Does the Market Really Love Microsoft More Than Apple?

In the following video, Motley Fool tech and telecom analyst Andrew Tonner takes a look at Microsoft's (NASDAQ: MSFT  ) valuation vs. Apple's (NASDAQ: AAPL  ) . In his comparison, he shows investors that Apple -- which has such strong growth prospects compared to Microsoft's headwinds both in the PC market and the mobile space -- should not be trading at a deep discount compared to Microsoft on a P/E basis. It just doesn't make sense. He highlights how overly bearish the market sentiment has gotten toward Apple lately and tells investors why this represents an incredible buying opportunity for the long run.

It's been a frustrating path for Microsoft investors, who've watched the company fail to capitalize on the incredible growth in mobile over the past decade. However, with the release of its own tablet, along with the widely anticipated Windows 8 operating system, the company is looking to make a splash in this booming market. In this brand-new premium report on Microsoft, our analyst explains that while the opportunity is huge, the challenges are many. He's also providing regular updates as key events occur, so make sure to claim a copy of this report now by clicking here.


Read/Post Comments (5) | Recommend This Article (3)

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  • Report this Comment On March 18, 2013, at 11:47 PM, Seabiscuit5 wrote:

    Andrew - I think you might be forgetting that Apple has a net loss a couple of quarter's ago due to an unusual item. If you adjust the TTM eps for this supposed one-time loss I come up with a PE of a bit over 9 for MSFT.

    I like the outcome of your analysis, but it might not be a fair comparison.

  • Report this Comment On March 18, 2013, at 11:48 PM, Seabiscuit5 wrote:

    OPPS ! I meant to say MSFT had a net loss. Sorry about that.

  • Report this Comment On March 19, 2013, at 12:03 AM, jrogowsk wrote:

    Hello Andrew. Per the market, the comparison does not work. I own Apple stock, and use it's products. So I do do not feel biased when I state that the effort to compare Apple to Microsoft just does not work. This comparison involves one company, Apple, where half of the profits come from mobile phone, to another company, Microsoft, where the profit is more evenly distributed. The market looks ahead. Per the market Apple's mobile phone profit is in decline versus last year. With the next earnings announcements, Apple will be seen as shrinking as it was king of the hill last year. Microsoft is a different beast. MSFT is desperate to get into mobile computing business, but still has the legacy PC business and server tools that rake in the profit despite Balmer. Next quarter Microsoft will be seen as growing, as it was a failure last year. It is all perception. Microsoft's future can be debated, but the market has stated that it is stable, at least for now. This compares to Apple's half profit in mobile phones that the market has assessed will not grow, buy rather may decline. I own Apple stock, and write this on a iMac, but I hold on to the stock with hope as my investing thesis. Hope is not a good way to invest. Still, lets hope Tim Cook comes out tomorrow declaring they already bought back 10 billion in stock, will raise the dividend to an S&P average payout, and shall continue buying back stock as long as the PE is less then MSFT. One can hope.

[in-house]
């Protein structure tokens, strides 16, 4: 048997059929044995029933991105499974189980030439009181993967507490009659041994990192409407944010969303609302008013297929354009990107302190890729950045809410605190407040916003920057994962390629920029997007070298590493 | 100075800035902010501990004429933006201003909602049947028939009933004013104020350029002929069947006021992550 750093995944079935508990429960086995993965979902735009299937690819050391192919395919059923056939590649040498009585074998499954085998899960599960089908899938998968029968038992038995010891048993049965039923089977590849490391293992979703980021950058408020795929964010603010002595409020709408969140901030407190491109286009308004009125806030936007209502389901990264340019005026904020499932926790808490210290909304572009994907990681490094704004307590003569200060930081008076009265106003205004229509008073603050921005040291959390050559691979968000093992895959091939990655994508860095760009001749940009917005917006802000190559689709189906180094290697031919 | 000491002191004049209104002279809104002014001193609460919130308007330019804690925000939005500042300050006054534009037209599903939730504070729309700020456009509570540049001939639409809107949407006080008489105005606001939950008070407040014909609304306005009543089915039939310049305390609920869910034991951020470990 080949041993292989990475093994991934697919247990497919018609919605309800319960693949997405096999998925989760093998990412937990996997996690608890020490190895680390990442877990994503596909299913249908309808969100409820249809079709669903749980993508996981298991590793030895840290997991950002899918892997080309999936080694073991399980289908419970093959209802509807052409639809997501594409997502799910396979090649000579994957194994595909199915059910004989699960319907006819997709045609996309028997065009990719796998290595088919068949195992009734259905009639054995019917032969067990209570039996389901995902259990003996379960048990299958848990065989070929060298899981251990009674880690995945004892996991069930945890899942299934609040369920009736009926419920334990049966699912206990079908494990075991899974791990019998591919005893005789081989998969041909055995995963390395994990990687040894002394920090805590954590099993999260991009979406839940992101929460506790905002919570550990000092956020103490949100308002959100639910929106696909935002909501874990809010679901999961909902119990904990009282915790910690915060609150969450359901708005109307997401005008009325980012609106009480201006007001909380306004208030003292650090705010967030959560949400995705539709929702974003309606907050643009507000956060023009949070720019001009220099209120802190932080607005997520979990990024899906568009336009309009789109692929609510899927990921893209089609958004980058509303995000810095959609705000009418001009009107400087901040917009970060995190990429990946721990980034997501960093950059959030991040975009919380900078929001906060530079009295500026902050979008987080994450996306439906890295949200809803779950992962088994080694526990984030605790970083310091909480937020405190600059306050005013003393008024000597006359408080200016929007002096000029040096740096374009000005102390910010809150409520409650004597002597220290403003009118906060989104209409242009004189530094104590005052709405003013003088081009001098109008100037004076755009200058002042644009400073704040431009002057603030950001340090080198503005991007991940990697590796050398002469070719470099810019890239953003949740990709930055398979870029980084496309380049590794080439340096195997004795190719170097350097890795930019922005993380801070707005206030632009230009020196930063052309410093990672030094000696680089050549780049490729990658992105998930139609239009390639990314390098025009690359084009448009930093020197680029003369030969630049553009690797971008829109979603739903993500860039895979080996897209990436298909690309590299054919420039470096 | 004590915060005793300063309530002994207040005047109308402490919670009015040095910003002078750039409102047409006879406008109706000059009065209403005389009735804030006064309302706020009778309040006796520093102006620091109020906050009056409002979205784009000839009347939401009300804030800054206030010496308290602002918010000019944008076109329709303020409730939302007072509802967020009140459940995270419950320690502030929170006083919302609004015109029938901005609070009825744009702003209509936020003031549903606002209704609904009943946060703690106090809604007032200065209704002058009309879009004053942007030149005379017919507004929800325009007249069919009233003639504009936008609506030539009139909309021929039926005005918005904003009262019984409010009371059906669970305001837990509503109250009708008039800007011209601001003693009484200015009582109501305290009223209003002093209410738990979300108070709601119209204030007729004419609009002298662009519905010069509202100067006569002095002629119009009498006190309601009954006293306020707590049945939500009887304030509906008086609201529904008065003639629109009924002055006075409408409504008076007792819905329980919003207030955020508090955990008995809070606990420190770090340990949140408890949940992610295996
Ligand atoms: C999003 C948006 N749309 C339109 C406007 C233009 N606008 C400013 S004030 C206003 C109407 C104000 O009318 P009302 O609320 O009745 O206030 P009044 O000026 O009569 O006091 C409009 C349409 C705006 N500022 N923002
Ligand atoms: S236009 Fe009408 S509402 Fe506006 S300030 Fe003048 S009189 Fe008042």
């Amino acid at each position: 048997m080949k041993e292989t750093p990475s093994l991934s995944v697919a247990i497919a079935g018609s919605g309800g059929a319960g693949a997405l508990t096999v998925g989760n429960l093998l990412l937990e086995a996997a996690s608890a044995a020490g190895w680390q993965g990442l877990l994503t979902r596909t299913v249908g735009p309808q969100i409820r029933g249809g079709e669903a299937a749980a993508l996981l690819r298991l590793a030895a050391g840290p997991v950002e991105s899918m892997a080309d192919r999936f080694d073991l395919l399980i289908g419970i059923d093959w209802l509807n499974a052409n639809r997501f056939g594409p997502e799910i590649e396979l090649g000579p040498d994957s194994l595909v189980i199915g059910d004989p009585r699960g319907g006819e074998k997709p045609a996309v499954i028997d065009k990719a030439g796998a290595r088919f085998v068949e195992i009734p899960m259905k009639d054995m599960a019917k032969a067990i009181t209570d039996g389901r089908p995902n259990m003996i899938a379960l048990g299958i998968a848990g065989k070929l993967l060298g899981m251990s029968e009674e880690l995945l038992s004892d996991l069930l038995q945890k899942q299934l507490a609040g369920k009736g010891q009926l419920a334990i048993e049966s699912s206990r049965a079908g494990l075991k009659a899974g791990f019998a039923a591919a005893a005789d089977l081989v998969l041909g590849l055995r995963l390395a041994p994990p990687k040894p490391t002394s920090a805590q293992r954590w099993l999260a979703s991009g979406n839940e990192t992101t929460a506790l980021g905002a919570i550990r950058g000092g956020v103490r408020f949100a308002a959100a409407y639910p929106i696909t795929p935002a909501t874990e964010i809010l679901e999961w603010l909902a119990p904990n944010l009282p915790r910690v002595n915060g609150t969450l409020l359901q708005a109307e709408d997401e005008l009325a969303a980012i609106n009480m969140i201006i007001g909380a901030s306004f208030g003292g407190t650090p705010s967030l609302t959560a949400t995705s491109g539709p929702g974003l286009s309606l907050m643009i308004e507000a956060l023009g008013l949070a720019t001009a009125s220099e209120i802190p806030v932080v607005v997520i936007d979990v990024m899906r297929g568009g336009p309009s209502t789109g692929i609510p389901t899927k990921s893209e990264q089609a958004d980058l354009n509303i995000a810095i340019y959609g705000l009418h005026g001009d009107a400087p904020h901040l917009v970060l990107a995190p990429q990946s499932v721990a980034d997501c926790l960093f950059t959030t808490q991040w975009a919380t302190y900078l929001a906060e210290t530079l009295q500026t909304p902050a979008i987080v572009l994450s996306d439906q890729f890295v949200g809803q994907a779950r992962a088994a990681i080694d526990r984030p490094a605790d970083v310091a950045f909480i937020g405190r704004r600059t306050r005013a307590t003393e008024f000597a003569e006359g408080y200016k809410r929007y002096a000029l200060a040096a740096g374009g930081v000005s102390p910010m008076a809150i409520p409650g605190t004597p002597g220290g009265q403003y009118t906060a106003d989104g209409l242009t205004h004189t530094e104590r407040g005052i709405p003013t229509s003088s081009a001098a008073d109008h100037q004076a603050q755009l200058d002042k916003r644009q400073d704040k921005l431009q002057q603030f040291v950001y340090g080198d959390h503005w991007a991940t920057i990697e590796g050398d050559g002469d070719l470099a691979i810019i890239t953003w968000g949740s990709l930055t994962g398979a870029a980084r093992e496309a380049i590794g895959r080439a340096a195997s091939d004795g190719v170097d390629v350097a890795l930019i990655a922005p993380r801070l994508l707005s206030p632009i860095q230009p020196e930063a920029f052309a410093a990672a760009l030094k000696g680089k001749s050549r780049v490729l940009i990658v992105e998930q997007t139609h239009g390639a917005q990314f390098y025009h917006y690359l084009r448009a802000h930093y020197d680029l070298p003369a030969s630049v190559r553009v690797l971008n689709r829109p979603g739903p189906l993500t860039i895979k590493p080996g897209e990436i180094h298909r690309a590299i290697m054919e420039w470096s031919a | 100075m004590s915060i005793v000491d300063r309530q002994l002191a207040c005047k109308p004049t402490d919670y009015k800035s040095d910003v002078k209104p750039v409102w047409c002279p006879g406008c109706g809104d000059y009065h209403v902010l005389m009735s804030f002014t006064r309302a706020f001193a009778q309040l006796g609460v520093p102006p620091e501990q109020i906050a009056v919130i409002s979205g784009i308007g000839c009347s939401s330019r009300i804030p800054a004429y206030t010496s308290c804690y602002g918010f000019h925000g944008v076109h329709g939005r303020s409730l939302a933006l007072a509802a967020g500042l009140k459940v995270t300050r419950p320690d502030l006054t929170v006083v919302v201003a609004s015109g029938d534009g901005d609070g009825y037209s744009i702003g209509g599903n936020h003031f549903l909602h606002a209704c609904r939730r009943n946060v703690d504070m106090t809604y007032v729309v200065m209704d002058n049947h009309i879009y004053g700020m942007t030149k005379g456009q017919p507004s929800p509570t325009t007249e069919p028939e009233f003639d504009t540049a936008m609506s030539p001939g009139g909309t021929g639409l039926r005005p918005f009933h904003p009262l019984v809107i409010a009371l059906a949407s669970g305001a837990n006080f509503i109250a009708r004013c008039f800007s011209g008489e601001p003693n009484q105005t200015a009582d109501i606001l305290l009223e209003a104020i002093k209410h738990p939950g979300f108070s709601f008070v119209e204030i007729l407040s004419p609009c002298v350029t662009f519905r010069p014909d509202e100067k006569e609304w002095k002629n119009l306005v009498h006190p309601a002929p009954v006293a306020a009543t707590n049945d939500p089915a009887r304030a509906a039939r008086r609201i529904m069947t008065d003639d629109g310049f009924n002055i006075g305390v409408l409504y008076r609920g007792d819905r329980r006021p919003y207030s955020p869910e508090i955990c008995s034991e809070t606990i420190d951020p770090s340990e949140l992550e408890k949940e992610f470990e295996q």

• Report this Comment On March 19, 2013, at 12:07 AM, StownCold wrote:

    Seabiscut5 beat me to my comment. Being a bit intellectually dishonest using the P/E of 15 for Microsoft given that its based on a loss of goodwill and ignoring the predicted earnings per share of 2.85 for 2013.

    Conditions aren't looking great for Microsoft with decreasing windows sales. I hope Apple keeps growing at a wild pace, but they're also losing computer sales; and is it clear that they're going to keep growing iphone and ipad shares. The law of big numbers is going to catch up.

    All that said, Apple is worth almost twice as much as Microsoft.

  • Report this Comment On March 19, 2013, at 12:37 AM, techy46 wrote:

    Who gives a crap what the market really loves?

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